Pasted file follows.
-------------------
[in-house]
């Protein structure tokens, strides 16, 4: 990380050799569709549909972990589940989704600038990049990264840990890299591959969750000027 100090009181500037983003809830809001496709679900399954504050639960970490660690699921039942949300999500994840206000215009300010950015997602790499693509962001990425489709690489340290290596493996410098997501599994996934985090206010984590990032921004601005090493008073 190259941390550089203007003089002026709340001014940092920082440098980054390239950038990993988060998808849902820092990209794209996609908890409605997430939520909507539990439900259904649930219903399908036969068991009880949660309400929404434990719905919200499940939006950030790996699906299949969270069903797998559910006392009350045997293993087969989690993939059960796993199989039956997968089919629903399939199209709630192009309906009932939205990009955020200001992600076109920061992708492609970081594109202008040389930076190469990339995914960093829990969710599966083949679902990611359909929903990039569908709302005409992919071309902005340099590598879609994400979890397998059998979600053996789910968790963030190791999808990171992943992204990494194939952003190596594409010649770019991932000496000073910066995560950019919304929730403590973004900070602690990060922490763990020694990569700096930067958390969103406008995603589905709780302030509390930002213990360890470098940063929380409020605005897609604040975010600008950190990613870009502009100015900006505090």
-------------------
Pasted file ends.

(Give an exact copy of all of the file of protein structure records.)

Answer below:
[in-house]
């Protein structure tokens, strides 16, 4: 990380050799569709549909972990589940989704600038990049990264840990890299591959969750000027 100090009181500037983003809830809001496709679900399954504050639960970490660690699921039942949300999500994840206000215009300010950015997602790499693509962001990425489709690489340290290596493996410098997501599994996934985090206010984590990032921004601005090493008073 190259941390550089203007003089002026709340001014940092920082440098980054390239950038990993988060998808849902820092990209794209996609908890409605997430939520909507539990439900259904649930219903399908036969068991009880949660309400929404434990719905919200499940939006950030790996699906299949969270069903797998559910006392009350045997293993087969989690993939059960796993199989039956997968089919629903399939199209709630192009309906009932939205990009955020200001992600076109920061992708492609970081594109202008040389930076190469990339995914960093829990969710599966083949679902990611359909929903990039569908709302005409992919071309902005340099590598879609994400979890397998059998979600053996789910968790963030190791999808990171992943992204990494194939952003190596594409010649770019991932000496000073910066995560950019919304929730403590973004900070602690990060922490763990020694990569700096930067958390969103406008995603589905709780302030509390930002213990360890470098940063929380409020605005897609604040975010600008950190990613870009502009100015900006505090």